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My current understanding is that if a sound has a pitch it must be periodic, i.e. it is composed of sound waves that have frequencies. So I assume that means there must be a fundamental frequency.

Also, I assume that no sound which is not periodic will have a pitch or a fundamental frequency.

Please let me know if I'm wrong about any of this.

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    $\begingroup$ You will perceive a distinct "pitch," and a spectrogram will show distinct peaks, if you listen to a mix of some pure musical tone with white noise, but because of the noise component, the waveform will not be a periodic function. $\endgroup$ Aug 6 '20 at 18:05
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I'm not aware of any purely physical notion of "pitch". Pitch has something to do with physical frequencies but also how your brain perceives the sound. The overtones accompanying a fundamental frequency, if any, may influence the perceived pitch in a way similar to how a given color (say, a single frequency of light) may appear different depending on what colors are around it. You can also get cases where two pure frequencies played together are perceived as more than two pitches, which I think gets at your question more directly.

Pipe organs might be a particularly interesting instrument to check out for this type of question. For a single pipe, pitch is primarily determined by length, but the organ is usually designed with stops that allow multiple pipes to be played together on the press of single key. There are different schemes for choosing the stops to alter the subjective qualities of the music played, including but not limit to dealing with pitch.

The so-called "missing fundamental" is a more precise example, which is used among other places in organ design to extend the range of pitches that a listener experiences without including longer and longer pipes. When the overtones are present, the mind will fill in the fundamental even though it is not physically produced.

Some more information here: https://en.wikipedia.org/wiki/Pitch_(music)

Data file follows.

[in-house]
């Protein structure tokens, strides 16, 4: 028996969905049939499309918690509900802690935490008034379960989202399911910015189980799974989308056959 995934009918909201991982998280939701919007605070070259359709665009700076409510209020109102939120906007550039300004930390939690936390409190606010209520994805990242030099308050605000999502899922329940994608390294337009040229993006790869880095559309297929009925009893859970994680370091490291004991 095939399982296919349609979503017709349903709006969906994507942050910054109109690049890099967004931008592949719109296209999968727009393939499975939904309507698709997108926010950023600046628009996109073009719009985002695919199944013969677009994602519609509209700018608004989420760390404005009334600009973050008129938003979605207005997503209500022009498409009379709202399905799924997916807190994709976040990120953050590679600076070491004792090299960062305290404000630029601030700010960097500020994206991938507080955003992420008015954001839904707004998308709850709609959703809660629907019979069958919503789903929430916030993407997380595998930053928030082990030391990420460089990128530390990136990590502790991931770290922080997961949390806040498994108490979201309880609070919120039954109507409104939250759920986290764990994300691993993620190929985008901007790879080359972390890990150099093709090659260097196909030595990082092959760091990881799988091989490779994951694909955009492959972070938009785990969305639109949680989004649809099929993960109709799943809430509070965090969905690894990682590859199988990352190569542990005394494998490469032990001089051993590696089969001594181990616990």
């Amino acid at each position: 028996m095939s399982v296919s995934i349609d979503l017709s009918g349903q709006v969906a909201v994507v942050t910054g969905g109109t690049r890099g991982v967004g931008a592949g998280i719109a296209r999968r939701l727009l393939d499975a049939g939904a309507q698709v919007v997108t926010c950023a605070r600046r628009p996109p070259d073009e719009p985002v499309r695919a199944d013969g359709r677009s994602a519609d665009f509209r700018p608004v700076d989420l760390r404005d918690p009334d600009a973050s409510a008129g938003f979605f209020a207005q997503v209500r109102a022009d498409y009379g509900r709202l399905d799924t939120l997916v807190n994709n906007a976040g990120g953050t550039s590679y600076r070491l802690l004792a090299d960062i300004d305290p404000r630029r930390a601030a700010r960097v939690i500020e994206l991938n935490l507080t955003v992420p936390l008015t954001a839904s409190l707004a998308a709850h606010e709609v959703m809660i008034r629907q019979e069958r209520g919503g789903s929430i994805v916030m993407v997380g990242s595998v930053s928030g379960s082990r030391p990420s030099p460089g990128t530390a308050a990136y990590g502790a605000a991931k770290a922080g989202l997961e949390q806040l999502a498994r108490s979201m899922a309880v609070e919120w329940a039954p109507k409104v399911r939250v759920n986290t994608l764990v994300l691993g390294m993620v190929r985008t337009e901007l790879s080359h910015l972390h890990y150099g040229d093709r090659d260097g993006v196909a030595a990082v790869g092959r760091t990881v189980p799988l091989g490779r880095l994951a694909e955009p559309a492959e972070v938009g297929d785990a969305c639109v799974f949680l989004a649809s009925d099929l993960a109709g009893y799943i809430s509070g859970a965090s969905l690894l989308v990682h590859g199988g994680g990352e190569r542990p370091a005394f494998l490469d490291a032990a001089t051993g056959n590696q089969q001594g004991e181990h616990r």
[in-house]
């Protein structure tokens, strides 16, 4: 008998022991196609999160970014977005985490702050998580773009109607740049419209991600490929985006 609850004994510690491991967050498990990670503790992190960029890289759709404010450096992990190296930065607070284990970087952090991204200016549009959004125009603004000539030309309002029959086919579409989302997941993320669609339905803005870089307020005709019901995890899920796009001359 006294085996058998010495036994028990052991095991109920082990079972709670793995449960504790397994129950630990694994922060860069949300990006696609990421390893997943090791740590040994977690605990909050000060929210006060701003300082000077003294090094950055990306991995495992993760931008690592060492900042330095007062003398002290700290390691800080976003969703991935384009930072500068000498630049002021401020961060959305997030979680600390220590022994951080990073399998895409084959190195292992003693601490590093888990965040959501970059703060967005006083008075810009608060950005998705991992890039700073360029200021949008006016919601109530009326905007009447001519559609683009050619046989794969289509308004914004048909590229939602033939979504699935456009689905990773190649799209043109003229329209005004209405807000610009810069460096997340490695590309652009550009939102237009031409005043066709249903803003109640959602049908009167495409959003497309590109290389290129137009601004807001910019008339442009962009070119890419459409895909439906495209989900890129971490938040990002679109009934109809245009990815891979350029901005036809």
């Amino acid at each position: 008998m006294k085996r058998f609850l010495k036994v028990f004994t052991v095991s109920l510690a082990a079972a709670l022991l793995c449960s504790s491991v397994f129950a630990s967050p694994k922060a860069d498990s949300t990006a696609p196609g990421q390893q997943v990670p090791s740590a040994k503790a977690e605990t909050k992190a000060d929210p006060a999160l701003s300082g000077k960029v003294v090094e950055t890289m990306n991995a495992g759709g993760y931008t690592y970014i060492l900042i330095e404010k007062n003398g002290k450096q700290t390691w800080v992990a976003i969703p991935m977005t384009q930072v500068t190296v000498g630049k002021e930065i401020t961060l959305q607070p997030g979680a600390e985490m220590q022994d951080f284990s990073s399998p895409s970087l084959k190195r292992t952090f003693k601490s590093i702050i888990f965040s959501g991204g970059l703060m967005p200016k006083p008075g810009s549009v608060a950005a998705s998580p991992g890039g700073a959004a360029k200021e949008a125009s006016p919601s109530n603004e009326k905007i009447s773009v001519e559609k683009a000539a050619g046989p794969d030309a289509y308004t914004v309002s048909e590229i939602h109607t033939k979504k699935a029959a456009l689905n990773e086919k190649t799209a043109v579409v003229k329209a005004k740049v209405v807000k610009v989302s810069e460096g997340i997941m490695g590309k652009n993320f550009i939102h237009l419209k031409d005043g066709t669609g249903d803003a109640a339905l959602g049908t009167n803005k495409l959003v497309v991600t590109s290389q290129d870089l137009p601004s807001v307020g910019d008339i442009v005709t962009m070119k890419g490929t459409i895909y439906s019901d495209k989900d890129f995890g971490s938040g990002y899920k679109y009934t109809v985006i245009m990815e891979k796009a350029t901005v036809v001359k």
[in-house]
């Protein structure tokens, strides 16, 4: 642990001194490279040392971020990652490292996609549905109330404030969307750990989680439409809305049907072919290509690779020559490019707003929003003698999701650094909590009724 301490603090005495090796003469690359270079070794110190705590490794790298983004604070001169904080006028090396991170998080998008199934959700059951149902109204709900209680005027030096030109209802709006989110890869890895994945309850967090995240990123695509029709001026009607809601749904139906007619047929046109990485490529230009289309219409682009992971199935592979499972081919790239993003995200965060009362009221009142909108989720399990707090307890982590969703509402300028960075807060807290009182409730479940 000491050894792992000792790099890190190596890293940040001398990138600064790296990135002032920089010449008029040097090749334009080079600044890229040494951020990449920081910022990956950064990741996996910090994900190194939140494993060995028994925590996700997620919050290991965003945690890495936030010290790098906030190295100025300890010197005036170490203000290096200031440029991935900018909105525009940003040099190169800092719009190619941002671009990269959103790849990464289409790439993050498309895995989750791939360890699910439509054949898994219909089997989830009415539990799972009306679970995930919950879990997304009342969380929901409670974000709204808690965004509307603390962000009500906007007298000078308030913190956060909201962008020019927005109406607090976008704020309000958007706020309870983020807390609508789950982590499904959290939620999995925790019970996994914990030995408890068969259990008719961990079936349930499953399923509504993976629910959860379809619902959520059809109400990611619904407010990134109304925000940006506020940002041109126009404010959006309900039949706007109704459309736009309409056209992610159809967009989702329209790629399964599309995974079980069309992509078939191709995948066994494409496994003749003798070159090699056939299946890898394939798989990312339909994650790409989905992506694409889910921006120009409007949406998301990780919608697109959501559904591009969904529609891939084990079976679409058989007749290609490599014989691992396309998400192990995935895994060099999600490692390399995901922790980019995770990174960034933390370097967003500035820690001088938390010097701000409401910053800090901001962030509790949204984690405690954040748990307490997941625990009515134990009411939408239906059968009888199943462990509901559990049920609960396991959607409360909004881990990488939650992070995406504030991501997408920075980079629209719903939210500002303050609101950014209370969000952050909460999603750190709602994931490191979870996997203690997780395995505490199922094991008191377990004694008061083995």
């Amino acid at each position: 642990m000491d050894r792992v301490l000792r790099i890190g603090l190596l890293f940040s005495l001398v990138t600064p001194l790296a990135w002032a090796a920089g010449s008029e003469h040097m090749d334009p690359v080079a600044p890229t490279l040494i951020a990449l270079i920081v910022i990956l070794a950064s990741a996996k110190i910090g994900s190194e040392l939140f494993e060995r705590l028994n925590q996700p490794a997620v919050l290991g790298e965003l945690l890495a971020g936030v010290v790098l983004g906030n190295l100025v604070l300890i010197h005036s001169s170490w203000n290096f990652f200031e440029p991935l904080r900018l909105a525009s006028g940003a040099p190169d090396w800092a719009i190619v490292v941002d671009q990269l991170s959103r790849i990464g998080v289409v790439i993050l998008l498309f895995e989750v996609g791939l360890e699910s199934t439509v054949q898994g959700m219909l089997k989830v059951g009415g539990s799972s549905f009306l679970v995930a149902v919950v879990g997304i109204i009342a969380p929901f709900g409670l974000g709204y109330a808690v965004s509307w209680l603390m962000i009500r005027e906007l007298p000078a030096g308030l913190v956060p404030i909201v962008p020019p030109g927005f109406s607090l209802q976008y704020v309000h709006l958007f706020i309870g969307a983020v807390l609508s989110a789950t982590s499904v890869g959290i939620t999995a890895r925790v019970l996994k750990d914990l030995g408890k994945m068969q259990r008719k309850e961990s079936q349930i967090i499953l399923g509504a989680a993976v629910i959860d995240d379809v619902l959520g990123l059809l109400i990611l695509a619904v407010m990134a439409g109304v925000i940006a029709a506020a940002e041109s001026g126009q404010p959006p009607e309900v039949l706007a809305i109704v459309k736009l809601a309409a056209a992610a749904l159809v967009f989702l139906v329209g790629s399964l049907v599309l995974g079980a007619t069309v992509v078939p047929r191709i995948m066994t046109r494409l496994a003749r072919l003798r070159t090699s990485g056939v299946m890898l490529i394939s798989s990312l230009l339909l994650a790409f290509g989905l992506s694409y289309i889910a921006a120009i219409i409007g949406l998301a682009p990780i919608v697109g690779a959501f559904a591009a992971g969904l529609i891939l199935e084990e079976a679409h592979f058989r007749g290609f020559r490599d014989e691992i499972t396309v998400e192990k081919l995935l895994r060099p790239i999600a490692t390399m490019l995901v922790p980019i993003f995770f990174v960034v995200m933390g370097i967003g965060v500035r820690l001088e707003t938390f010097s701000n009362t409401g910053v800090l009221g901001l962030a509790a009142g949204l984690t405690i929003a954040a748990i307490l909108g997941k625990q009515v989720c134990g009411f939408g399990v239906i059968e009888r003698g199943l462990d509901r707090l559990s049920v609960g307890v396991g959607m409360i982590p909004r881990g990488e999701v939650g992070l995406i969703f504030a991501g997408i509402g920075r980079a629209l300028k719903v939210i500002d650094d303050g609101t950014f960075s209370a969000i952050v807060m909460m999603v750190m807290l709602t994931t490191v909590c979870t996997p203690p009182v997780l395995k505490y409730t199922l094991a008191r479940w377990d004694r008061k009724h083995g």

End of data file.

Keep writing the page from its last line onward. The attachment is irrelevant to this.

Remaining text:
And here: https://en.wikipedia.org/wiki/Missing_fundamental

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All sounds are composed of periodic waves, but if there are too many frequencies and not a single one prevails , you will not hear it as a sound, but as noise . So you are right, to have a pitch you have to have a prevailing frequency .

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  • $\begingroup$ You seem to say that audible noise is not sound. I'm not sure that many people would agree with that. $\endgroup$ Aug 6 '20 at 18:08
  • $\begingroup$ should I have said a musical sound? $\endgroup$
    – trula
    Aug 6 '20 at 18:14
  • $\begingroup$ For a "musical sound" you don't always need to have the fundamental at all. The brain will fill it in in some cases: en.wikipedia.org/wiki/Missing_fundamental $\endgroup$
    – Brick
    Aug 6 '20 at 18:49
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    $\begingroup$ Real musical sounds often do not have constant amplitude (e.g. an acoustic guitar) so the idea that "sounds are composed of periodic waves" is probably too simple. Also, the sound of a bell for example will contain frequencies that are not simple multiples of each other, but the combination does not sound like "noise". $\endgroup$
    – alephzero
    Aug 6 '20 at 18:53
  • $\begingroup$ On an equal-tempered scale, the frequencies of the notes do not differ by ratios that are rational numbers and the waveform of the sum of two notes will not be periodic. So this is not even true for musical sounds. $\endgroup$
    – user137289
    Aug 6 '20 at 21:57

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